Forbidden Planet

Commander Adams, Altaira, and Robbie the Robot in Forbidden Planet

“Welcome to Altair IV, gentlemen. I am to transport you to the residence. If you do not speak English, I am at your disposal with 187 other languages along with their various dialects and sub-tongues.”

Old, classic sci-fi films bring some very specific images to mind, and Forbidden Planet has all of them in spades. Directed by Fred M. Wilcox (I Passed for White, Three Daring Daughters) and starring Walter Pidgeon, Anne Francis, and Leslie Nielsen (back before he was a comedic actor!), this film has flying saucers, clunky robots, strange monsters, alien worlds, and advanced technology—everything you’d expect from a classic sci-fi. I initially sat down to watch this for a bit of classic, campy fun, but the point it eventually makes is deep and thought-provoking, and I think even more relevant today than when it was released in 1956. The old sci-fi mechanisms and tropes may seem a bit goofy to today’s audiences, but the message and entertainment factor still have a lot to offer.

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Arrival

Louise and Ian contemplate things in Arrival

“But now I’m not so sure I believe in beginnings and endings. There are days that define your story beyond your life. Like the day they arrived.”

Science fiction is a genre that makes us think by asking questions about our advancement as a species. Some sci-fi movies eschew emotion to focus on the thoughts and ethics of their subject matter, like Ex Machina. Others dive head-first into emotion, making that the focus rather than the ideas, like Close Encounters of the Third Kind. Very few films do a good job of stimulating both the intellect and the emotions of the viewers; Arrival is a smart film that does exactly that. Directed by Denis Villeneuve (Blade Runner 2049, Sicario) and starring Amy Adams and Jeremy Renner, this film shows us a first contact between humans and aliens who have chosen to land here. This isn’t an action film—it’s a much more cerebral and thought-provoking experience, although it’s not hard to follow or boring. In fact, it’s rare that a film that makes you think like this is made for mainstream audiences, let alone made so well, earning it a spot on this list.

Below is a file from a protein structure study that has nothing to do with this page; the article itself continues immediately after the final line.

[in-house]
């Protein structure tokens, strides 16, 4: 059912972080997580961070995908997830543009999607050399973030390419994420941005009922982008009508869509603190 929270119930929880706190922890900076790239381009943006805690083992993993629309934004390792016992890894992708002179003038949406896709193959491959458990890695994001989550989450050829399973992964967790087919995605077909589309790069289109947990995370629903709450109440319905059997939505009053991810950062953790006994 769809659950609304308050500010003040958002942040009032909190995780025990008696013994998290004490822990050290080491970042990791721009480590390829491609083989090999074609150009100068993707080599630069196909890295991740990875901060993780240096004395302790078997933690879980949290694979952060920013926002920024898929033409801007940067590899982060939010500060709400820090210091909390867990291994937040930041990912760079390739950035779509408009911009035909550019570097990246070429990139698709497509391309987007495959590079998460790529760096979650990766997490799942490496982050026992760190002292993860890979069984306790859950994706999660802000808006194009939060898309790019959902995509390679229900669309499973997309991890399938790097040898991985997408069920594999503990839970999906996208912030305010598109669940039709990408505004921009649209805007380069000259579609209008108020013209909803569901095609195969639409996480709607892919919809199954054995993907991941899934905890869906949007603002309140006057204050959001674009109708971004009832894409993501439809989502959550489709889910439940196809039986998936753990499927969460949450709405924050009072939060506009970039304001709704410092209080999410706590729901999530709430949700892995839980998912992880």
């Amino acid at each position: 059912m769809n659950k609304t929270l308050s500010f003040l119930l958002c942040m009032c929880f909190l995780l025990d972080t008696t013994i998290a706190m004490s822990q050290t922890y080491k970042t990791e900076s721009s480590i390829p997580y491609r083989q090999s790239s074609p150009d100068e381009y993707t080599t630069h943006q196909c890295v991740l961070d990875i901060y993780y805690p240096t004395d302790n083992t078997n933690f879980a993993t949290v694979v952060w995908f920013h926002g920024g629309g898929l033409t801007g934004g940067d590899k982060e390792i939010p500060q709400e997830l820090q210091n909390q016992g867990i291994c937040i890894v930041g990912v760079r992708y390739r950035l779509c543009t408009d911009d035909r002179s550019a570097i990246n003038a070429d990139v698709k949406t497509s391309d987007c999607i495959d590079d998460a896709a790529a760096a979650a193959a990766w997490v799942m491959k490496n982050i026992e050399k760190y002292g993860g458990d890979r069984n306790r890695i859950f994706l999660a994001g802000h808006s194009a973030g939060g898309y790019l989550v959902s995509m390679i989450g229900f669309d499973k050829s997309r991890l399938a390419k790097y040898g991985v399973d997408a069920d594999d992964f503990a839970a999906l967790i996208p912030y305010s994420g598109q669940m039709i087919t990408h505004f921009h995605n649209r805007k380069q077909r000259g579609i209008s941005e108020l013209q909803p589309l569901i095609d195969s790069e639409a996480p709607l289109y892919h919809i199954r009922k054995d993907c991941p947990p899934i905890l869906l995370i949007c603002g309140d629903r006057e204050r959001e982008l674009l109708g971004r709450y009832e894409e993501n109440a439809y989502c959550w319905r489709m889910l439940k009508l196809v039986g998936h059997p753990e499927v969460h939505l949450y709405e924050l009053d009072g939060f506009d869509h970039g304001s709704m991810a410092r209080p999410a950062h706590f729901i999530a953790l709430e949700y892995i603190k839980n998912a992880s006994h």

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Close Encounters of the Third Kind

A massive flying saucer lights up the sky in Close Encounters of the Third Kind

“He says the sun came out last night. He says it sang to him.”

Movies about making contact with aliens ask a lot of different questions. What if they’re hostile? What if we’re hostile? What if they come to warn us? What if we can’t coexist? Close Encounters of the Third Kind asks and answers a much simpler question: wouldn’t it be cool? Director Steven Spielberg (E.T., Jaws) wrote the script to try to capture the mood of a childhood memory of him and his father going to see a meteor shower, and that childlike wonder shines through here. Unlike most sci-fi films, this doesn’t pose ethical dilemmas or ask us to consider the implications of modern society. This is more of a straight-up drama that uses sci-fi elements to elicit deep emotions of curiosity and wonder. It’s admittedly more of a kids film, but this is extremely well-done and can be a happy little escape from the harsh demands of the real world for adults as well.

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Akira

Kaneda aims a rifle in Akira

“What if there were some mistake and the progression went wrong and something like an amoeba was given power like a human’s?”

I wouldn’t describe myself as an anime fan. I like some of the better movies and series, but there’s a lot of the genre I don’t particularly enjoy. The few other anime on this list, I’ve described as being different than your typical anime—full of rich drama and characters that will appeal to movie-watchers who wouldn’t normally get into anime. Akira, on the other hand, is pretty much exactly what you’d expect from an anime: a psychic guy attacks a futuristic city and it’s up to a teenage boy to stop him. This seminal anime film is written and directed by Katsuhiro Ôtomo (Steamboy, Mushi Shi: The Movie), and the fact that this feels like a lot of other anime is a testament to how influential it was in 1988, before the typical anime really existed. This film was huge in Japan, and it opened the door to the Western world for anime, where the genre had previously gone largely unnoticed. Is it good? Well, yes, it’s very good. It’s got a great sci-fi plot, a gritty dystopian setting, and action that’s entertaining without being so over-the-top that it’s ridiculous. It feels a bit like a cross between an action movie, 2001: A Space Odyssey, and 1984. Again, I wouldn’t describe myself as an anime fan, but this is one of the best movies the genre has to offer, and it’s endured as a classic for a reason.

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Ex Machina

Ava investigates one of her alternate faces in Ex Machina

“Do you have someone who switches you off if you don’t perform as you should? … Then why should I?”

If you mixed together Mary Shelley’s novel Frankenstein with the 1982 film Blade Runner, you might get something kind of like Ex Machina. Written and directed by Alex Garland (his first effort as a director, writer of 28 Days Later and Annihilation) and starring Alicia Vikander, Domhnall Gleeson, and Oscar Isaac, this philosophical film is one of the best I’ve seen on artificial intelligence. In true sci-fi fashion, this film is not content to simply explain what AI is—it also asks what it means. But it’s also not content to be a boring discussion of ethics. This is a thriller just as much as it is a philosophical film, and I found it gripping.